Yaakov Amidror, former national security adviser to Israeli Prime Minister Benjamin Netanyahu, described cases in which Palestinian fathers turned in their sons to prevent them from carrying out attacks that would have resulted in Israel’s demolition of their homes. “It is not a silver bullet to stop terrorism,” he said. “It helps.”
But in 2005, the Israeli army itself recommended a halt to such demolitions after a military panel determined the policy had no effect beyond inflaming hostility. Udi Shani, the now retired general who headed the army panel, said they couldn’t find a single case of deterrence.
“It caused revenge,” he said. “It was merely a way for us to look aggressive in the public eye.”
After almost a decade in which the army hardly blew up any homes, the punitive measure was resumed in 2014 during a spate of attacks in Jerusalem. The revival stirred a new debate over the policy’s effectiveness, legitimacy and legality.
“I consider home demolitions to be immoral,” Menachem Mazuz, a former attorney general and retired Supreme Court justice, recently told the Israeli daily Haaretz. “History will not judge us well.”
Now Netanyahu’s government — whose supporters accuse the previous government of weakness in the face of increased Palestinian attacks — have vowed to accelerate the demolitions. “We want to send a clear message of deterrence,” said hard-line National Security Minister Itamar Ben-Gvir, who has been convicted in the past of incitement and support for a terrorist group.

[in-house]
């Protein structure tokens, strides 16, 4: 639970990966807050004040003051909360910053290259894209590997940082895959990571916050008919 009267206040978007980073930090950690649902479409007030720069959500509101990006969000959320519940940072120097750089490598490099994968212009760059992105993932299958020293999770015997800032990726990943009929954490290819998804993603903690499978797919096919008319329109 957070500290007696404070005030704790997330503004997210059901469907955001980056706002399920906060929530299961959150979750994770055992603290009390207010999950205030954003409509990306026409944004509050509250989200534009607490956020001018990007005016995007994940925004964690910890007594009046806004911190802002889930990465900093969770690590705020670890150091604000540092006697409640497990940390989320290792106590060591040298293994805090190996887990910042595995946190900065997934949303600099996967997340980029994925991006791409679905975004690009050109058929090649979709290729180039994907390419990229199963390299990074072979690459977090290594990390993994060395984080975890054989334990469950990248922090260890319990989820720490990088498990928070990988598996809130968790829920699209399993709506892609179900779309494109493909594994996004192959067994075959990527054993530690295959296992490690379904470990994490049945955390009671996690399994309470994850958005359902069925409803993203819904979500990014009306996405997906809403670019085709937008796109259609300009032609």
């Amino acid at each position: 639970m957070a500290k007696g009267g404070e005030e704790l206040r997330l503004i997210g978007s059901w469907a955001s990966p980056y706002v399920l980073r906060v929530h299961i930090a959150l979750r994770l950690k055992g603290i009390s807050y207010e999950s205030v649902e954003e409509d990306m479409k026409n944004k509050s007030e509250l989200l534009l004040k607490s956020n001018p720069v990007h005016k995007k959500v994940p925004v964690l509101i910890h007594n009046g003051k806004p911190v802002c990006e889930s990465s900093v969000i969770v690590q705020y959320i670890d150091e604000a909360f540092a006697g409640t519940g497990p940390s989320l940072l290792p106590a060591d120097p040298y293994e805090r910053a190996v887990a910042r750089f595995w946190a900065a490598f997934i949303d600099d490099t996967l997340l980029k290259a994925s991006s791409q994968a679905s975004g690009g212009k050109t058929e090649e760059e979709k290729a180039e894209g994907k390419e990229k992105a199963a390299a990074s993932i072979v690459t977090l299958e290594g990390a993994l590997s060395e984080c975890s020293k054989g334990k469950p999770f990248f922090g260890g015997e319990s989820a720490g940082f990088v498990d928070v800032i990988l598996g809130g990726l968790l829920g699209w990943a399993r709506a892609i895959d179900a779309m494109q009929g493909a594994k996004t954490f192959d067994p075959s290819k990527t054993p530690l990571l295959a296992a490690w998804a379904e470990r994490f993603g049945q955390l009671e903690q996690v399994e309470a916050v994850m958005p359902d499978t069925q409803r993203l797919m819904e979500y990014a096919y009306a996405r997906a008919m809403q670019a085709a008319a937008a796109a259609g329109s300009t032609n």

In the first half of 2023, Israeli forces demolished a dozen homes for punitive reasons, leaving nearly 60 Palestinians homeless, according to Israeli rights group B’Tselem — the highest number in seven years.
“It’s a security measure,” the Israeli military said. “It’s not a punishment tool.”
In an unprecedented move, Ben-Gvir ordered the immediate sealing of two homes belonging to assailants’ families before homeowners could appeal. For the past decade, the military has given advance notice of its intention to seal a home.
“They surrounded our house and we grabbed whatever we could carry before I understood what was happening,” said Jamal al-Qam, the uncle of a Palestinian gunman who killed seven people in east Jerusalem last February.
Last week’s decision on the Zalabani case marks the latest escalation under Netanyahu’s government, HaMoked said.
Israel has never before destroyed the family home of an assailant so young, it said, and in the past applied the policy selectively to those accused of perpetuating more serious attacks. Israeli authorities determined the police officer died due to the bullet fired by his colleague, not a stab wound. Further complicating the case, the demolition also affects an unwitting landlord, as the Zalabanis are still paying off their loan on the home.
The outcome of court appeals depends on the makeup of Supreme Court justices who remain divided over the tactic, Montell said, and typically rule based on whether they determine families had prior knowledge of the attack. Rewatching footage of her son bursting with youthful exuberance as he pranced on a soccer field, Fida Zalabani refuses to believe he tried to kill anyone.
The latest ruling comes as justices face intensified pressure from Netanyahu’s government, which includes ultranationalist Jewish settler leaders. The government is plowing ahead with contentious plans to weaken a Supreme Court that it has branded as liberal and overly interventionist.
As the High Court prepares to face off the government over its own fate, justices have increasingly taken into account right-wing frustration and privileged state interests when it comes to the Palestinians, legal experts say.
“Because everything is so political now, the court is trying to avoid clashing with the government,” said David Kretzmer, expert in international law at the Hebrew University in Jerusalem. “(Justices) are on the firing line, attacked by a government of settlers.”